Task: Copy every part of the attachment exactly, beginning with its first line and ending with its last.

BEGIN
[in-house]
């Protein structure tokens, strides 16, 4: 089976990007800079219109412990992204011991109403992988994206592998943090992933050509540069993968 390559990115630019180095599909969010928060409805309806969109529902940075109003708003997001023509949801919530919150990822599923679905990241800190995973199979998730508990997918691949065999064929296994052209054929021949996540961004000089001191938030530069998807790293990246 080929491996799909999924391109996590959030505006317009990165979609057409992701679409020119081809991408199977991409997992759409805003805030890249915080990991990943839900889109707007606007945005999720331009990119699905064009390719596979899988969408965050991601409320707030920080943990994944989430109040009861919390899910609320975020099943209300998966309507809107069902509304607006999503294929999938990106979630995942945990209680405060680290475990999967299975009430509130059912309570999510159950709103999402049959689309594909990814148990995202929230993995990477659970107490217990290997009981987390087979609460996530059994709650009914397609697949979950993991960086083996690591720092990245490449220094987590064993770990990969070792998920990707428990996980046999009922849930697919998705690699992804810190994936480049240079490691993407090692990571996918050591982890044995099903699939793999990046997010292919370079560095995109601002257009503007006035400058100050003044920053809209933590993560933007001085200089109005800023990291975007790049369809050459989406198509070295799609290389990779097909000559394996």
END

[in-house]
């Protein structure tokens, strides 16, 4: 089976990007800079219109412990992204011991109403992988994206592998943090992933050509540069993968 390559990115630019180095599909969010928060409805309806969109529902940075109003708003997001023509949801919530919150990822599923679905990241800190995973199979998730508990997918691949065999064929296994052209054929021949996540961004000089001191938030530069998807790293990246 080929491996799909999924391109996590959030505006317009990165979609057409992701679409020119081809991408199977991409997992759409805003805030890249915080990991990943839900889109707007606007945005999720331009990119699905064009390719596979899988969408965050991601409320707030920080943990994944989430109040009861919390899910609320975020099943209300998966309507809107069902509304607006999503294929999938990106979630995942945990209680405060680290475990999967299975009430509130059912309570999510159950709103999402049959689309594909990814148990995202929230993995990477659970107490217990290997009981987390087979609460996530059994709650009914397609697949979950993991960086083996690591720092990245490449220094987590064993770990990969070792998920990707428990996980046999009922849930697919998705690699992804810190994936480049240079490691993407090692990571996918050591982890044995099903699939793999990046997010292919370079560095995109601002257009503007006035400058100050003044920053809209933590993560933007001085200089109005800023990291975007790049369809050459989406198509070295799609290389990779097909000559394996």